Recycling: It’s Not Just For Garbage

Posted on July 1, 2011


Many talent work harder than they need to.

The problem stems from the idea that listeners tune in at the start of your show and stick around for the entire time you are on the air intently listening to every clever thing that comes out of your mouth. 

In reality your audience churns constantly; people tune  in and out according to their schedules, not yours. 

It’s safe to say the same people who hear the first hour of your show are unlikely to hear the third hour.

The reality is that, on a day-to-day basis, people tend to listen in patterns.

Their alarm goes off at the same time each morning, they leave work around the same time each afternoon. People who leave work at 4pm are home by 5 o’clock weighing their dinner options while a whole new group of commuters are just buckling their seat belts to start their trek.

That means you can, and probably should, recycle your best material. It’s hard to come up with real A-level content, you should get some mileage out of it.

If the idea of recycling material in the same day’s show makes you queasy consider the findings from Coleman Insights’ analysis of PPM data from Rush Limbaugh’s audience.  

The study summary states, “A mere 27% of the audience listening in the first quarter-hour of his show is still listening in the show’s final quarter-hour. What this suggests is that the audience listening in the first and third hour is not the same.”

The report goes on to say, “In fact, retention for an entire hour averages only 46%, meaning that more than half of the audience listening to Rush’s show near the end of an hour do not hear what he has to say at the beginning of the hour.”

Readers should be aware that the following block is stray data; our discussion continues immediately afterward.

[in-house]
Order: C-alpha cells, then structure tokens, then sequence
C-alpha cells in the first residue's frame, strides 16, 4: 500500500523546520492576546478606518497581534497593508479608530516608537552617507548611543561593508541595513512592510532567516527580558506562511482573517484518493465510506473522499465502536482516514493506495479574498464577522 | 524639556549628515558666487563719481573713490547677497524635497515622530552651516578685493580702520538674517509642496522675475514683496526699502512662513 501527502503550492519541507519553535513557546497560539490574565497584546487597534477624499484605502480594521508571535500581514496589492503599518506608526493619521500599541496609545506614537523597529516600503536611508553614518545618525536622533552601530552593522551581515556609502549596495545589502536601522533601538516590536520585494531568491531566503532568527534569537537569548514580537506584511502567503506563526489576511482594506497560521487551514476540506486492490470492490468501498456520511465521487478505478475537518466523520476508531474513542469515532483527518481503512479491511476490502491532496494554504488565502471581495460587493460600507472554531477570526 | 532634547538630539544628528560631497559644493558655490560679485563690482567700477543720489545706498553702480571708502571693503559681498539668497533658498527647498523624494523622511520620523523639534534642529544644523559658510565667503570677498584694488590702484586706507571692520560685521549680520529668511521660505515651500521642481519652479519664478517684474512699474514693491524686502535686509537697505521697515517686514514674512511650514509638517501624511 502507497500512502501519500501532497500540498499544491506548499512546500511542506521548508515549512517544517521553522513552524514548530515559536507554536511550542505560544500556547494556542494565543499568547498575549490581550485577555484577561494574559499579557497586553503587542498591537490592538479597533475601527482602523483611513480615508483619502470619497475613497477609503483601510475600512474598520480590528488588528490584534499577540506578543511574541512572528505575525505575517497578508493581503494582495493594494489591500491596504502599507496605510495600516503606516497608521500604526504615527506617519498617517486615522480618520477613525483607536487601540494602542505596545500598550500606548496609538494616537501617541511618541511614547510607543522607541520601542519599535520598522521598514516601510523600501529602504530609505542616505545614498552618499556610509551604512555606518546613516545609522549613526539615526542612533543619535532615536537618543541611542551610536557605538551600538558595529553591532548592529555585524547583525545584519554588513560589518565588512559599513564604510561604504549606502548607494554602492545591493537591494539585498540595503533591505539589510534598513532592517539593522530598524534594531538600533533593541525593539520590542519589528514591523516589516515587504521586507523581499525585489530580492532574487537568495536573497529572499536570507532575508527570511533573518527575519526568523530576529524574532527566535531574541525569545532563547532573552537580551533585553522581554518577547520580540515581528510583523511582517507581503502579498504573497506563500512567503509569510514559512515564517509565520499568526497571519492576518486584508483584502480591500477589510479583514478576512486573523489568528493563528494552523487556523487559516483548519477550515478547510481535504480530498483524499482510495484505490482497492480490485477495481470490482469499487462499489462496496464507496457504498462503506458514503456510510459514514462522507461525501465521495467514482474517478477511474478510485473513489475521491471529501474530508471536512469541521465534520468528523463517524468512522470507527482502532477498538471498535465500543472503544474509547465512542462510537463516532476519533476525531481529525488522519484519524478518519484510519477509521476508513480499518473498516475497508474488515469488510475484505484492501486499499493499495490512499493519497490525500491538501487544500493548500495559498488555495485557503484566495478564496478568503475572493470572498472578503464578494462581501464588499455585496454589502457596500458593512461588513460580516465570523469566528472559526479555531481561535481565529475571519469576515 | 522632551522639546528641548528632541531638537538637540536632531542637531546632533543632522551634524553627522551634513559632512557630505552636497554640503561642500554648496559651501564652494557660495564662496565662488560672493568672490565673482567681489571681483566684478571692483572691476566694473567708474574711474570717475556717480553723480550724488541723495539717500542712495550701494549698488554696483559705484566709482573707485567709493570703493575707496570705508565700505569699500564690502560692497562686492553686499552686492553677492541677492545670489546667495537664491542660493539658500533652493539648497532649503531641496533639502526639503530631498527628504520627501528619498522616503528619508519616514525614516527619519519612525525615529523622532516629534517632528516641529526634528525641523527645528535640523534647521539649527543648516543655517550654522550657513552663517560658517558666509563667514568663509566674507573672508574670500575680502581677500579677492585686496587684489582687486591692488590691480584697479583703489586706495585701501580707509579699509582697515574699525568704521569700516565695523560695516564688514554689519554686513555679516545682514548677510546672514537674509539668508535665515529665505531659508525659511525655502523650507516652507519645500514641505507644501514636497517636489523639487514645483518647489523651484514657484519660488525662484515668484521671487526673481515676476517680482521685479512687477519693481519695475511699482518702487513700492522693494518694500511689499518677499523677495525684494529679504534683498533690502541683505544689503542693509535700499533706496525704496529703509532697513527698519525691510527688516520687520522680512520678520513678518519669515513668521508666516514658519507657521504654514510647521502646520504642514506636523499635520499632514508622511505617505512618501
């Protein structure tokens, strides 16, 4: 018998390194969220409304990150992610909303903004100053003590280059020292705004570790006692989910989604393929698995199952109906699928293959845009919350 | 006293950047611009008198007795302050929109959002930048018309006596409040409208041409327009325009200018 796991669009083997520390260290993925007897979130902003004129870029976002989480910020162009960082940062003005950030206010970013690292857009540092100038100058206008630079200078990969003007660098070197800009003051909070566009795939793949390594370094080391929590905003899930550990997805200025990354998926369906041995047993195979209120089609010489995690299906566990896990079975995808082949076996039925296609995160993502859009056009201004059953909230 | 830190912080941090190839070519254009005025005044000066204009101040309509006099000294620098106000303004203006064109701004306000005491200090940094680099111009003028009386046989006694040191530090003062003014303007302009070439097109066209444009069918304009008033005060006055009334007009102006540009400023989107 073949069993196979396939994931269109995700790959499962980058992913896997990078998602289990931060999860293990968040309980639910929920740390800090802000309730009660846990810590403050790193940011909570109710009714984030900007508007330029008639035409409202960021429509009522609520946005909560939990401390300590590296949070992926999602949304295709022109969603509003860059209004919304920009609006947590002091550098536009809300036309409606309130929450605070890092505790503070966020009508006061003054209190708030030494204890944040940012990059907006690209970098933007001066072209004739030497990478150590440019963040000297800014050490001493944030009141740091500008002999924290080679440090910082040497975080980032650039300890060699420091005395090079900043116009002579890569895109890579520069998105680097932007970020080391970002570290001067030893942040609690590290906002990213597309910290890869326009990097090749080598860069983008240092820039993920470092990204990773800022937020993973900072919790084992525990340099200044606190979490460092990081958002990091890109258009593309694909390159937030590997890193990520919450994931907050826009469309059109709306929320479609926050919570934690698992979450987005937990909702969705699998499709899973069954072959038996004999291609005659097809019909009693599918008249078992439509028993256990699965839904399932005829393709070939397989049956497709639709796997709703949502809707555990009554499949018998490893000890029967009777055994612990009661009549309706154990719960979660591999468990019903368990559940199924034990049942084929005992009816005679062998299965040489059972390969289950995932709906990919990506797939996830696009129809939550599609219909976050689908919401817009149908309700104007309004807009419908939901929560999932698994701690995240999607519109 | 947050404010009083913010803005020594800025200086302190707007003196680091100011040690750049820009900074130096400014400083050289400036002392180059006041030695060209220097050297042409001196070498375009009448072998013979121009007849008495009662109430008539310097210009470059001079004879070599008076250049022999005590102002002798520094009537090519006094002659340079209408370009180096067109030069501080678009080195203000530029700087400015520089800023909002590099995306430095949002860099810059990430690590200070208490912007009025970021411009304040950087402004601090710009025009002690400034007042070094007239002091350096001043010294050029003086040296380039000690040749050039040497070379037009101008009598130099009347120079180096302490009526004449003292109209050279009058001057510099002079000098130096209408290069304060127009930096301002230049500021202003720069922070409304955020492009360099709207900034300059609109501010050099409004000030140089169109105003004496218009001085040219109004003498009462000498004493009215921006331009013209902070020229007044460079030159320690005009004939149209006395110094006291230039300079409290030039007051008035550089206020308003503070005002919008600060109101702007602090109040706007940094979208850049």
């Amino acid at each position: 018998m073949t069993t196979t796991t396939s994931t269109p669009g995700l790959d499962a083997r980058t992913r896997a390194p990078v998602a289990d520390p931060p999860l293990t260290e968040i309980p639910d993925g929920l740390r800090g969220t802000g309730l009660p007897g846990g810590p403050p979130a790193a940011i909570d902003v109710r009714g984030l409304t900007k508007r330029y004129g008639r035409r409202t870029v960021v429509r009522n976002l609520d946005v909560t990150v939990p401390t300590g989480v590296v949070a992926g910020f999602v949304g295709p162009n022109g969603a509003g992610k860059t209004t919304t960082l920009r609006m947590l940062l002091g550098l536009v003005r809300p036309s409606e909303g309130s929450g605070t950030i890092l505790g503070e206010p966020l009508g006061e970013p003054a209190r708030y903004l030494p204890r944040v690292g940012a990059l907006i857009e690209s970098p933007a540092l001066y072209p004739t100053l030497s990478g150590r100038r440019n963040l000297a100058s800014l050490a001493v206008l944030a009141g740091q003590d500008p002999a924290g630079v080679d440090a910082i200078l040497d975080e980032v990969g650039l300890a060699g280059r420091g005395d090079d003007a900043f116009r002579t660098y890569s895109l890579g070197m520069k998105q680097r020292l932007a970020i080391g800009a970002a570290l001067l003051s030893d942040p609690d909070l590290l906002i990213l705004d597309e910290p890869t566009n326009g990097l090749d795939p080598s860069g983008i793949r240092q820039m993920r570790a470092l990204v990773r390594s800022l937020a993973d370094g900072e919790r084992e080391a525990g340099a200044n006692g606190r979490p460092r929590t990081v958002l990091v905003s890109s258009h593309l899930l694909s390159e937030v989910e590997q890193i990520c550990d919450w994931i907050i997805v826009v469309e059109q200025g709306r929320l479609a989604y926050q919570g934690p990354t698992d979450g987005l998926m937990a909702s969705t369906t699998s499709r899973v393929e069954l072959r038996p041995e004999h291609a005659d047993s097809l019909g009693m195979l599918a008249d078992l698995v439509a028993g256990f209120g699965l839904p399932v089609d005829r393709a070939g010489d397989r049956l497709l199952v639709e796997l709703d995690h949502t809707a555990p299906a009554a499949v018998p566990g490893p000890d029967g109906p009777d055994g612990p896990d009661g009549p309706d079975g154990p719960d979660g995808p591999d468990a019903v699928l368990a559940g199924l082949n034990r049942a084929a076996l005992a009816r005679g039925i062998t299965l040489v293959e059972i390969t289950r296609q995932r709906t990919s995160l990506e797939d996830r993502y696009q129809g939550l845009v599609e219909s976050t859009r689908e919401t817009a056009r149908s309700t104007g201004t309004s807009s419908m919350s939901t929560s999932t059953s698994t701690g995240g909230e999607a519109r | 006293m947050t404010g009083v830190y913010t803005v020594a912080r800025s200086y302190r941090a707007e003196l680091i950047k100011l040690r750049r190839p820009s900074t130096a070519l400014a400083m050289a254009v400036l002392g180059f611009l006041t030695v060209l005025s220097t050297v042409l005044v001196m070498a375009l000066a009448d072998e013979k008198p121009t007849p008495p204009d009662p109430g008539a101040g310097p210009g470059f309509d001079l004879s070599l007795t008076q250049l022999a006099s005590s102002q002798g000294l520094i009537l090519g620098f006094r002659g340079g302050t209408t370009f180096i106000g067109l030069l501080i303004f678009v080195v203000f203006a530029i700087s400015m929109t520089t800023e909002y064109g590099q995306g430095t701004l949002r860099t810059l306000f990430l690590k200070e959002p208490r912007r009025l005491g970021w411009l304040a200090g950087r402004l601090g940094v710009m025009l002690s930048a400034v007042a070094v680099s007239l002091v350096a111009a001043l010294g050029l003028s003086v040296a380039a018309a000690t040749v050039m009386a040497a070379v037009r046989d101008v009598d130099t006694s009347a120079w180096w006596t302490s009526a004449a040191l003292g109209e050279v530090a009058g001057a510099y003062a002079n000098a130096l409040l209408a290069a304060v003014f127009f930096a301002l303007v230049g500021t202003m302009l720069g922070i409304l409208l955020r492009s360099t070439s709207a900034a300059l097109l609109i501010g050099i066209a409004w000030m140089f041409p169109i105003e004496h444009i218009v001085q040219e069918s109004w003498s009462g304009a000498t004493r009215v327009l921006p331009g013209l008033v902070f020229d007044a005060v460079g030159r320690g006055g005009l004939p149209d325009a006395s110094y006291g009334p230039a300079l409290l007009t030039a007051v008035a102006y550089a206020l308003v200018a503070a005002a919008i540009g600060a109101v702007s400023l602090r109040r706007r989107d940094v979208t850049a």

I guarantee that Limbaugh’s listeners are far more loyal than yours are and they aren’t sticking around.

So stop working harder than you have to and starting recycling. Here are two ways to approach the idea; vertically and horizontally.

Vertical refers to using a bit from early in the show a second time toward the end. Ask your program director to look up your daily Time Spent Listening. Once you know, on average, how long people listen you can figure out the minimum amount of time you should wait before reusing a bit.

Horizontal recycling is using material again the next day. The key to this is not running bits at the same time. If an interview originally aired at 8:30 am you should be more than safe to re-run it at 6:15 the next morning for a vastly different group of listeners.

Full disclosure: The inspiration for this post came from the fact that I will be taking next week off from writing new posts. I will be recycling some of my posts from several months ago when my readership was quite a bit smaller.

Just like you, there’s no reason I shouldn’t get more mileage out of my best material.

So I hope you have a great holiday weekend and I’ll be back with new posts on July 11.